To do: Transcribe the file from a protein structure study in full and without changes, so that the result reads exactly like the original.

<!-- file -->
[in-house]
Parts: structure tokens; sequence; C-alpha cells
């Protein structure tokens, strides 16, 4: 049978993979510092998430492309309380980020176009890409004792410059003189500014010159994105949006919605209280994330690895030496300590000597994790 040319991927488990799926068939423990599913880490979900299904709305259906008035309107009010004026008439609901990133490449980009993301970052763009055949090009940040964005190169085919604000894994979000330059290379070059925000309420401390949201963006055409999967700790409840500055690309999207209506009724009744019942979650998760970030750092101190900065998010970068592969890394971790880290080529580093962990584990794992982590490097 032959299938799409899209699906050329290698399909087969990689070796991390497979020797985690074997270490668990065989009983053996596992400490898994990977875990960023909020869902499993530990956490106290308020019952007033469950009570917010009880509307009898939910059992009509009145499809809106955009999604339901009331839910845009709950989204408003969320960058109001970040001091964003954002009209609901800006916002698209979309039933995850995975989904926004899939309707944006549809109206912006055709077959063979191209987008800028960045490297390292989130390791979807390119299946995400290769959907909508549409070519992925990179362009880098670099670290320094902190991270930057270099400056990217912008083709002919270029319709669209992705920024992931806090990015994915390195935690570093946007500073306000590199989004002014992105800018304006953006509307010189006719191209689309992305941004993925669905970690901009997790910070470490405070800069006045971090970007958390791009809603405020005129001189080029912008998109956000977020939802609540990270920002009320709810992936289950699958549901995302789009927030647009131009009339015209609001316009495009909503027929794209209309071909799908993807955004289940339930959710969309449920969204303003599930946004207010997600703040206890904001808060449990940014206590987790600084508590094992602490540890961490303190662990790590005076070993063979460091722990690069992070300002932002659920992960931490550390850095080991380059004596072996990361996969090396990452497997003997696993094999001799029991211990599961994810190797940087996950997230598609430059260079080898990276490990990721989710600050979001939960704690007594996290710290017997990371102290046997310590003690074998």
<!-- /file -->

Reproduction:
[in-house]
Parts: structure tokens; sequence; C-alpha cells
């Protein structure tokens, strides 16, 4: 049978993979510092998430492309309380980020176009890409004792410059003189500014010159994105949006919605209280994330690895030496300590000597994790 040319991927488990799926068939423990599913880490979900299904709305259906008035309107009010004026008439609901990133490449980009993301970052763009055949090009940040964005190169085919604000894994979000330059290379070059925000309420401390949201963006055409999967700790409840500055690309999207209506009724009744019942979650998760970030750092101190900065998010970068592969890394971790880290080529580093962990584990794992982590490097 032959299938799409899209699906050329290698399909087969990689070796991390497979020797985690074997270490668990065989009983053996596992400490898994990977875990960023909020869902499993530990956490106290308020019952007033469950009570917010009880509307009898939910059992009509009145499809809106955009999604339901009331839910845009709950989204408003969320960058109001970040001091964003954002009209609901800006916002698209979309039933995850995975989904926004899939309707944006549809109206912006055709077959063979191209987008800028960045490297390292989130390791979807390119299946995400290769959907909508549409070519992925990179362009880098670099670290320094902190991270930057270099400056990217912008083709002919270029319709669209992705920024992931806090990015994915390195935690570093946007500073306000590199989004002014992105800018304006953006509307010189006719191209689309992305941004993925669905970690901009997790910070470490405070800069006045971090970007958390791009809603405020005129001189080029912008998109956000977020939802609540990270920002009320709810992936289950699958549901995302789009927030647009131009009339015209609001316009495009909503027929794209209309071909799908993807955004289940339930959710969309449920969204303003599930946004207010997600703040206890904001808060449990940014206590987790600084508590094992602490540890961490303190662990790590005076070993063979460091722990690069992070300002932002659920992960931490550390850095080991380059004596072996990361996969090396990452497997003997696993094999001799029991211990599961994810190797940087996950997230598609430059260079080898990276490990990721989710600050979001939960704690007594996290710290017997990371102290046997310590003690074998």